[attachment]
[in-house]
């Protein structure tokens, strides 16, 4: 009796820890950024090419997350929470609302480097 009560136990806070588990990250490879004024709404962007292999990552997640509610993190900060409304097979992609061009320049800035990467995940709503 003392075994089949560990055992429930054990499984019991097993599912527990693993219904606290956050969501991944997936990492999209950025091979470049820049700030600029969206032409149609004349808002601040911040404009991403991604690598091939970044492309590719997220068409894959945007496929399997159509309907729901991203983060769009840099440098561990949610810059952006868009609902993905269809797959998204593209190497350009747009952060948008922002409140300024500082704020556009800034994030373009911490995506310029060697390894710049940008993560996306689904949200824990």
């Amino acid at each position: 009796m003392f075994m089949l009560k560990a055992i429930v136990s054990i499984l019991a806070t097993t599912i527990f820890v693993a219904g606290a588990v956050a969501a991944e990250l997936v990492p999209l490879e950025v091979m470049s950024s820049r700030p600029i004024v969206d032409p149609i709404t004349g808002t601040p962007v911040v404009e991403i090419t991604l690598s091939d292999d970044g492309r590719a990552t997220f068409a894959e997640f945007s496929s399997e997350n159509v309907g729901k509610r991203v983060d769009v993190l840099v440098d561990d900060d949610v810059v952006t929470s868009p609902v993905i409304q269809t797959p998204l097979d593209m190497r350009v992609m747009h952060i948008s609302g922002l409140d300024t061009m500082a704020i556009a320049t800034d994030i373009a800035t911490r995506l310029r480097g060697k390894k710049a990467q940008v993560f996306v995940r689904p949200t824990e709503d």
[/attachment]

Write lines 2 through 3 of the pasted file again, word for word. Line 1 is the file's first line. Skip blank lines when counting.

């Protein structure tokens, strides 16, 4: 009796820890950024090419997350929470609302480097 009560136990806070588990990250490879004024709404962007292999990552997640509610993190900060409304097979992609061009320049800035990467995940709503 003392075994089949560990055992429930054990499984019991097993599912527990693993219904606290956050969501991944997936990492999209950025091979470049820049700030600029969206032409149609004349808002601040911040404009991403991604690598091939970044492309590719997220068409894959945007496929399997159509309907729901991203983060769009840099440098561990949610810059952006868009609902993905269809797959998204593209190497350009747009952060948008922002409140300024500082704020556009800034994030373009911490995506310029060697390894710049940008993560996306689904949200824990």
């Amino acid at each position: 009796m003392f075994m089949l009560k560990a055992i429930v136990s054990i499984l019991a806070t097993t599912i527990f820890v693993a219904g606290a588990v956050a969501a991944e990250l997936v990492p999209l490879e950025v091979m470049s950024s820049r700030p600029i004024v969206d032409p149609i709404t004349g808002t601040p962007v911040v404009e991403i090419t991604l690598s091939d292999d970044g492309r590719a990552t997220f068409a894959e997640f945007s496929s399997e997350n159509v309907g729901k509610r991203v983060d769009v993190l840099v440098d561990d900060d949610v810059v952006t929470s868009p609902v993905i409304q269809t797959p998204l097979d593209m190497r350009v992609m747009h952060i948008s609302g922002l409140d300024t061009m500082a704020i556009a320049t800034d994030i373009a800035t911490r995506l310029r480097g060697k390894k710049a990467q940008v993560f996306v995940r689904p949200t824990e709503d």